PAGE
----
River Dibb

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River Dibb
Dibbles Bridge - geograph.org.uk - 1757509.jpg
River Dibb at Dibbles Bridge, which carries the B6265 between Pateley Bridge and Threshfield
Country England
Basin features
Main source Grimwith Reservoir
253 metres (830 ft)
54°4′48″N 1°54′41″W / 54.08000°N 1.91139°W / 54.08000; -1.91139
River mouth River Wharfe nr Appletreewick
143 metres (469 ft)
54°02′28″N 1°56′35″W / 54.0410°N 1.9431°W / 54.0410; -1.9431Coordinates: 54°02′28″N 1°56′35″W / 54.0410°N 1.9431°W / 54.0410; -1.9431
Basin size 25.5 square kilometres (9.8 sq mi)
Physical characteristics
Length 5.2 kilometres (3.2 mi)

The River Dibb is located in North Yorkshire, England. It is a tributary of the River Wharfe. Grimwith Reservoir is at the head of the River Dibb at a point some 2.5 miles (4.0 km) from Appletreewick. The name is possibly derived from the Olde English dib, a dialectical form of dip meaning hollow and recorded in local 13th century records as Dybbe, a now lost hamlet near Burnsall.[1]


The river starts from the south side of Grimwith Reservoir and flows south-west through Burnett Fold Nook and then south before returning south-west to pass under the B6265 at Dibble's Bridge, which has been the scene of two coach crashes - one in 1925 when seven people were killed, and one in 1975 when 32 people were killed. Below its confluence with Holes Beck, the Ordnance Survey maps show the name of the river changing to Barben Beck.[2] It follows a mostly southerly course through Rough Close Wood and Barnscar Plantation to Rookcroft Wood. It turns west through Sprinsgide Wood and then south-west again past Hartlington Mill, where it was once used to power a 5.5 m-diameter undershot water wheel,[3][4] and under Hartlington Bridge before joining the River Wharfe.[1]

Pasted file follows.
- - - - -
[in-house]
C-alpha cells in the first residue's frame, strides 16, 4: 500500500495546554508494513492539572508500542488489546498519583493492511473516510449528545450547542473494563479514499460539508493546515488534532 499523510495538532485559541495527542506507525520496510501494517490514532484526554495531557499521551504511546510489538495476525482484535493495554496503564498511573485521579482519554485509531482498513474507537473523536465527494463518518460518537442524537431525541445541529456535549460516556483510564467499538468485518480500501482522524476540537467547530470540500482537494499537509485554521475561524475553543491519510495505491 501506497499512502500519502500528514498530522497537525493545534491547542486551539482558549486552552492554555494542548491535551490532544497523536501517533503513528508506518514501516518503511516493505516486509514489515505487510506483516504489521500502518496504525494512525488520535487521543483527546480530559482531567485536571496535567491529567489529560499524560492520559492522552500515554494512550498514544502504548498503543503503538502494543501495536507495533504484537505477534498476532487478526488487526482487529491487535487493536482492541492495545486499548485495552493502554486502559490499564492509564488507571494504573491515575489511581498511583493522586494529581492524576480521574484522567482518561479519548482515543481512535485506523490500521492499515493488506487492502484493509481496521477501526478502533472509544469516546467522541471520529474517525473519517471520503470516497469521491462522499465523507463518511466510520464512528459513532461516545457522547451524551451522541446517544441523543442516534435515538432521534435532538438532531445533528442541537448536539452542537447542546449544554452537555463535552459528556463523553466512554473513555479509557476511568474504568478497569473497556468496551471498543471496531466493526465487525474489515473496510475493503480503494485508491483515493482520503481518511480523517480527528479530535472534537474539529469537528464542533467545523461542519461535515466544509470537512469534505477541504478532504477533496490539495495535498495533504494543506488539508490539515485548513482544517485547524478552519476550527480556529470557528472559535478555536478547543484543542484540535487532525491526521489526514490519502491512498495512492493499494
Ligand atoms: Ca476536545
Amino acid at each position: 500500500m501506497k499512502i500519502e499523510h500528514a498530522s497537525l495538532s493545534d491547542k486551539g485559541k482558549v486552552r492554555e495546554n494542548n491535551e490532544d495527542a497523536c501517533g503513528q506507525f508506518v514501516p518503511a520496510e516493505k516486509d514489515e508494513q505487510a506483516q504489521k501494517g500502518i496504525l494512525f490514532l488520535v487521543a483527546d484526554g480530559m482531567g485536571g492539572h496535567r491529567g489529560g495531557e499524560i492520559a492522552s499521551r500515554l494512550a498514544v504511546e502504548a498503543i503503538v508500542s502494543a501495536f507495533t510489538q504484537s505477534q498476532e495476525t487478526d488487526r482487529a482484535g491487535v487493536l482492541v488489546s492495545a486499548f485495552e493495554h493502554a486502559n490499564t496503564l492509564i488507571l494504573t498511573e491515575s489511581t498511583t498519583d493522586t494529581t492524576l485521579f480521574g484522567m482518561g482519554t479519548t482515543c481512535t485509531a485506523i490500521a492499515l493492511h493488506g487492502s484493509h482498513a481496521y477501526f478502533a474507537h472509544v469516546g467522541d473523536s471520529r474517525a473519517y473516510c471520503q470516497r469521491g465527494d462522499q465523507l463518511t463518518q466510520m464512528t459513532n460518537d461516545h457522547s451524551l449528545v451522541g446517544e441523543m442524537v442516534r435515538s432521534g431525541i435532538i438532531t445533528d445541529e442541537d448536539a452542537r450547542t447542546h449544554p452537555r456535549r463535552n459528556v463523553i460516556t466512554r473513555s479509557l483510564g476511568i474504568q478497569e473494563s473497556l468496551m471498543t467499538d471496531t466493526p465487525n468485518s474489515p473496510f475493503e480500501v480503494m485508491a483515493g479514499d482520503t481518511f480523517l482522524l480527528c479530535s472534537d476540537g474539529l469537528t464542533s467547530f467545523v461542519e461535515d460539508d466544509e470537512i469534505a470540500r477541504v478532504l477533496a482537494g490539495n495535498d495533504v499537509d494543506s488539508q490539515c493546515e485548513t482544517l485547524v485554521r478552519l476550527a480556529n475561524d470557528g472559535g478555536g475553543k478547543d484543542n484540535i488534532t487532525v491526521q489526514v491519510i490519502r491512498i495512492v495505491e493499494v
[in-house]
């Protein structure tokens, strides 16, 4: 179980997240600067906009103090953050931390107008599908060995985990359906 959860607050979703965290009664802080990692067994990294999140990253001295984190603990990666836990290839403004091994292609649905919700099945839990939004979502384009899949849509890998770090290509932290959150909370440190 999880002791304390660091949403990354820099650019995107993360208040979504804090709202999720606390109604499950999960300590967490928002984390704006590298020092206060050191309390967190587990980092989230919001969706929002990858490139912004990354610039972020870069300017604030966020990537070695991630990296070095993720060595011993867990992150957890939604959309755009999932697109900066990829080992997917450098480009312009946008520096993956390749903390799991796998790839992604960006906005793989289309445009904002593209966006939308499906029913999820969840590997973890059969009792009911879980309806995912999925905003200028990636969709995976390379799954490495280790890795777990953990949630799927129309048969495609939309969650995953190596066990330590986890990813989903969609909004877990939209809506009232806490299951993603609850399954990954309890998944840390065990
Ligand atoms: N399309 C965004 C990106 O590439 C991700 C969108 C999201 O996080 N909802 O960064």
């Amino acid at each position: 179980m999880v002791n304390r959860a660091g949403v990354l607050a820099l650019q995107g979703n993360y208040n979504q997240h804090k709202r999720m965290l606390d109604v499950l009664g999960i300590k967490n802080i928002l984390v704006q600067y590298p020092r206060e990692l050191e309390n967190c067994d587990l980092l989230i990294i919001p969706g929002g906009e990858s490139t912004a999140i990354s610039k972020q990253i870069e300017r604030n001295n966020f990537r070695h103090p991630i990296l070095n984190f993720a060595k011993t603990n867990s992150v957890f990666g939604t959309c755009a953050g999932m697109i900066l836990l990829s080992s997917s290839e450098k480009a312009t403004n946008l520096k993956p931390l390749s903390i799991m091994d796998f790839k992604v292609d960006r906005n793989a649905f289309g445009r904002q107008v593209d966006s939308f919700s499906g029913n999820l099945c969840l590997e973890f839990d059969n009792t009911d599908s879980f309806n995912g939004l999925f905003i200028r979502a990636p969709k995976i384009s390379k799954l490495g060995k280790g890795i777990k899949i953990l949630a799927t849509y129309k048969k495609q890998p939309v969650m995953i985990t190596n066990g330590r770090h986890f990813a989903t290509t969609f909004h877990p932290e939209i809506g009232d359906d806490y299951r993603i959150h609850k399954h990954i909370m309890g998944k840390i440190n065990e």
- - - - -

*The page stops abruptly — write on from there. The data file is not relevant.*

Dibble's Bridge is sometimes referred to as Devil's Bridge. It is traditionally said to have been built by the Devil for a shoemaker named Ralph Calvert, after Calvert offered the Devil a drink.[5]



  1. ^ "Etymology". Retrieved 13 October 2011. 
  2. ^ Online Map showing the change of name to Barben Beck
  3. ^ "Hartlington Mill, Hartlington". Retrieved 29 February 2012. 
  4. ^ David Johnson. "Hartlington Kiln 2010 Excavation Report" (PDF). Retrieved 4 March 2012. 
  5. ^ Ash, Russell (1973). Folklore, Myths and Legends of Britain. Reader's Digest Association Limited. p. 353. ISBN 9780340165973.